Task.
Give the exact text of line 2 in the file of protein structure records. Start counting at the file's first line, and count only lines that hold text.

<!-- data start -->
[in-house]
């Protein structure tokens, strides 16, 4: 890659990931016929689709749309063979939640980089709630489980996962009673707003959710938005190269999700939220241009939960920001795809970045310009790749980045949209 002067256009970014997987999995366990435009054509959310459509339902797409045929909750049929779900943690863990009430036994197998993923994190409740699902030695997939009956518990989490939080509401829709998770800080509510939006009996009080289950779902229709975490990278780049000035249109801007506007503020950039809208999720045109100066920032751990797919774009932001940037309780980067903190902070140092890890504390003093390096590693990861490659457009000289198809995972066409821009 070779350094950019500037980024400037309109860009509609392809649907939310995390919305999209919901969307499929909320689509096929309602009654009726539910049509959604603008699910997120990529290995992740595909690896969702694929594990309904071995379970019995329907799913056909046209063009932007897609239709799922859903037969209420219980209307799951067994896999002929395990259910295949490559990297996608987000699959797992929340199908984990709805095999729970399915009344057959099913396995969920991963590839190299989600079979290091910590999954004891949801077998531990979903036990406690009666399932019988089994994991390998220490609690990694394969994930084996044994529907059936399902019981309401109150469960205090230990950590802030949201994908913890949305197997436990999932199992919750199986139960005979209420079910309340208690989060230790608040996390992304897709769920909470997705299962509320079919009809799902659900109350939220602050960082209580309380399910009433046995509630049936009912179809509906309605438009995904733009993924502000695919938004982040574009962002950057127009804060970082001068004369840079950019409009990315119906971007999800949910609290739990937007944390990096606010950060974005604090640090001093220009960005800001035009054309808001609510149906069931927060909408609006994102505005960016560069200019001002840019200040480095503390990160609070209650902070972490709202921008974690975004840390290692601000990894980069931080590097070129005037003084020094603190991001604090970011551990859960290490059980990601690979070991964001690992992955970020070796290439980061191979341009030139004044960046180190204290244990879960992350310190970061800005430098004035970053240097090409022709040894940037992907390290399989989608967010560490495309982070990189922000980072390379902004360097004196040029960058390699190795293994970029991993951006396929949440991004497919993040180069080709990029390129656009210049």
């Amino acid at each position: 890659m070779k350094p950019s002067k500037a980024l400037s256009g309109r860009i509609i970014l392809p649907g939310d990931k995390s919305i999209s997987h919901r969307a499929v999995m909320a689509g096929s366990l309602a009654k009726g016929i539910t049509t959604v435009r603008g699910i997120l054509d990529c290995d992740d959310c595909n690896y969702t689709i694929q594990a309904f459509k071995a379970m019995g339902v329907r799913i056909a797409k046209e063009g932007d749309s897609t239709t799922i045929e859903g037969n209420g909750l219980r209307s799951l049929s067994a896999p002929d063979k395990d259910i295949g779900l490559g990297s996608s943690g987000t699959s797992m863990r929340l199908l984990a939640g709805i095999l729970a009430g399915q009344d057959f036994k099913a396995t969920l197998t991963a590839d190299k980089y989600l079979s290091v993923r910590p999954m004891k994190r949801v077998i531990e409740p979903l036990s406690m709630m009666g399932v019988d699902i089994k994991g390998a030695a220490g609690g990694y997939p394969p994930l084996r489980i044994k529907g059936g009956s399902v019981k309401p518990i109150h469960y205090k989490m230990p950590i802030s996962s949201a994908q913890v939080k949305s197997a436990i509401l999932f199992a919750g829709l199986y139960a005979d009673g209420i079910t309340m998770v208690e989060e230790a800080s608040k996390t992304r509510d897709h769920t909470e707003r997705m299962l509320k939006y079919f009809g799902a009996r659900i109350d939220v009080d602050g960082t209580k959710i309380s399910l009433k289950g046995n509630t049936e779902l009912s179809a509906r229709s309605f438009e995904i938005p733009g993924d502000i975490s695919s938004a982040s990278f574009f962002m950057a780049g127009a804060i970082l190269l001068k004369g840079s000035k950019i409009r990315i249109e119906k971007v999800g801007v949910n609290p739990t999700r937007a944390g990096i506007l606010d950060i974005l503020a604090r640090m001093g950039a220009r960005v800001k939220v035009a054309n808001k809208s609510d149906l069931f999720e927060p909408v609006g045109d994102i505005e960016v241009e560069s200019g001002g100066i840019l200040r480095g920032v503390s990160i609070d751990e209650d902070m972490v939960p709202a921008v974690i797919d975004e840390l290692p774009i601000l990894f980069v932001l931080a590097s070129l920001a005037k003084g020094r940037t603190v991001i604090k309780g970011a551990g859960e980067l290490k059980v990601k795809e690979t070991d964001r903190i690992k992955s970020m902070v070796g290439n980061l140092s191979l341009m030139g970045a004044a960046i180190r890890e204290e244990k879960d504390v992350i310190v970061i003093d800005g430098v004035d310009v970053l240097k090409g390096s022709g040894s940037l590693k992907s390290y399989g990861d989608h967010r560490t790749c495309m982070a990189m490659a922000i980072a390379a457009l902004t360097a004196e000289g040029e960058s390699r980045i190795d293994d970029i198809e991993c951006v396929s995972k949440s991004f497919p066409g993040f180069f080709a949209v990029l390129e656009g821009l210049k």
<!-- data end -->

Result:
């Protein structure tokens, strides 16, 4: 890659990931016929689709749309063979939640980089709630489980996962009673707003959710938005190269999700939220241009939960920001795809970045310009790749980045949209 002067256009970014997987999995366990435009054509959310459509339902797409045929909750049929779900943690863990009430036994197998993923994190409740699902030695997939009956518990989490939080509401829709998770800080509510939006009996009080289950779902229709975490990278780049000035249109801007506007503020950039809208999720045109100066920032751990797919774009932001940037309780980067903190902070140092890890504390003093390096590693990861490659457009000289198809995972066409821009 070779350094950019500037980024400037309109860009509609392809649907939310995390919305999209919901969307499929909320689509096929309602009654009726539910049509959604603008699910997120990529290995992740595909690896969702694929594990309904071995379970019995329907799913056909046209063009932007897609239709799922859903037969209420219980209307799951067994896999002929395990259910295949490559990297996608987000699959797992929340199908984990709805095999729970399915009344057959099913396995969920991963590839190299989600079979290091910590999954004891949801077998531990979903036990406690009666399932019988089994994991390998220490609690990694394969994930084996044994529907059936399902019981309401109150469960205090230990950590802030949201994908913890949305197997436990999932199992919750199986139960005979209420079910309340208690989060230790608040996390992304897709769920909470997705299962509320079919009809799902659900109350939220602050960082209580309380399910009433046995509630049936009912179809509906309605438009995904733009993924502000695919938004982040574009962002950057127009804060970082001068004369840079950019409009990315119906971007999800949910609290739990937007944390990096606010950060974005604090640090001093220009960005800001035009054309808001609510149906069931927060909408609006994102505005960016560069200019001002840019200040480095503390990160609070209650902070972490709202921008974690975004840390290692601000990894980069931080590097070129005037003084020094603190991001604090970011551990859960290490059980990601690979070991964001690992992955970020070796290439980061191979341009030139004044960046180190204290244990879960992350310190970061800005430098004035970053240097090409022709040894940037992907390290399989989608967010560490495309982070990189922000980072390379902004360097004196040029960058390699190795293994970029991993951006396929949440991004497919993040180069080709990029390129656009210049």